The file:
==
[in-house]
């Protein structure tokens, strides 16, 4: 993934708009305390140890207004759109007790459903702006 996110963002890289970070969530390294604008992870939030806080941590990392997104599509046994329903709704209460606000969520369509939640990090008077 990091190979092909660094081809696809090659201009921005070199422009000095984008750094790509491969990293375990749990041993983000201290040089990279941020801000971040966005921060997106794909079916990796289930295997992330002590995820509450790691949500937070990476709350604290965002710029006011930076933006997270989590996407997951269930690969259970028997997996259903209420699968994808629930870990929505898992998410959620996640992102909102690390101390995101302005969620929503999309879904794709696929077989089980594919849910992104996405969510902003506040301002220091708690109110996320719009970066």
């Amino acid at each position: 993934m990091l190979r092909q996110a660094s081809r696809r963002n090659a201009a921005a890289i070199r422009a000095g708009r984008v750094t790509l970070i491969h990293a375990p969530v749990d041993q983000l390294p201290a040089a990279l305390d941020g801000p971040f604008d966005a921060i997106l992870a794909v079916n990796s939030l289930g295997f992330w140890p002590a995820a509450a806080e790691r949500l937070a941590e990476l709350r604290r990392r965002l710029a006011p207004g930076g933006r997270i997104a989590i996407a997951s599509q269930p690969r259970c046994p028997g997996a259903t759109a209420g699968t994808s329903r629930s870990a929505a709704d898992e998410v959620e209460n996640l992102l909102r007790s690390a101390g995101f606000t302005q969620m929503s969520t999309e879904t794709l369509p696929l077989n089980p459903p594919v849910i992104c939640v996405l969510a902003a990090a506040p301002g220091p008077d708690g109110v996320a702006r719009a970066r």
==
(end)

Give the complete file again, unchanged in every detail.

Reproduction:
[in-house]
């Protein structure tokens, strides 16, 4: 993934708009305390140890207004759109007790459903702006 996110963002890289970070969530390294604008992870939030806080941590990392997104599509046994329903709704209460606000969520369509939640990090008077 990091190979092909660094081809696809090659201009921005070199422009000095984008750094790509491969990293375990749990041993983000201290040089990279941020801000971040966005921060997106794909079916990796289930295997992330002590995820509450790691949500937070990476709350604290965002710029006011930076933006997270989590996407997951269930690969259970028997997996259903209420699968994808629930870990929505898992998410959620996640992102909102690390101390995101302005969620929503999309879904794709696929077989089980594919849910992104996405969510902003506040301002220091708690109110996320719009970066």
């Amino acid at each position: 993934m990091l190979r092909q996110a660094s081809r696809r963002n090659a201009a921005a890289i070199r422009a000095g708009r984008v750094t790509l970070i491969h990293a375990p969530v749990d041993q983000l390294p201290a040089a990279l305390d941020g801000p971040f604008d966005a921060i997106l992870a794909v079916n990796s939030l289930g295997f992330w140890p002590a995820a509450a806080e790691r949500l937070a941590e990476l709350r604290r990392r965002l710029a006011p207004g930076g933006r997270i997104a989590i996407a997951s599509q269930p690969r259970c046994p028997g997996a259903t759109a209420g699968t994808s329903r629930s870990a929505a709704d898992e998410v959620e209460n996640l992102l909102r007790s690390a101390g995101f606000t302005q969620m929503s969520t999309e879904t794709l369509p696929l077989n089980p459903p594919v849910i992104c939640v996405l969510a902003a990090a506040p301002g220091p008077d708690g109110v996320a702006r719009a970066r």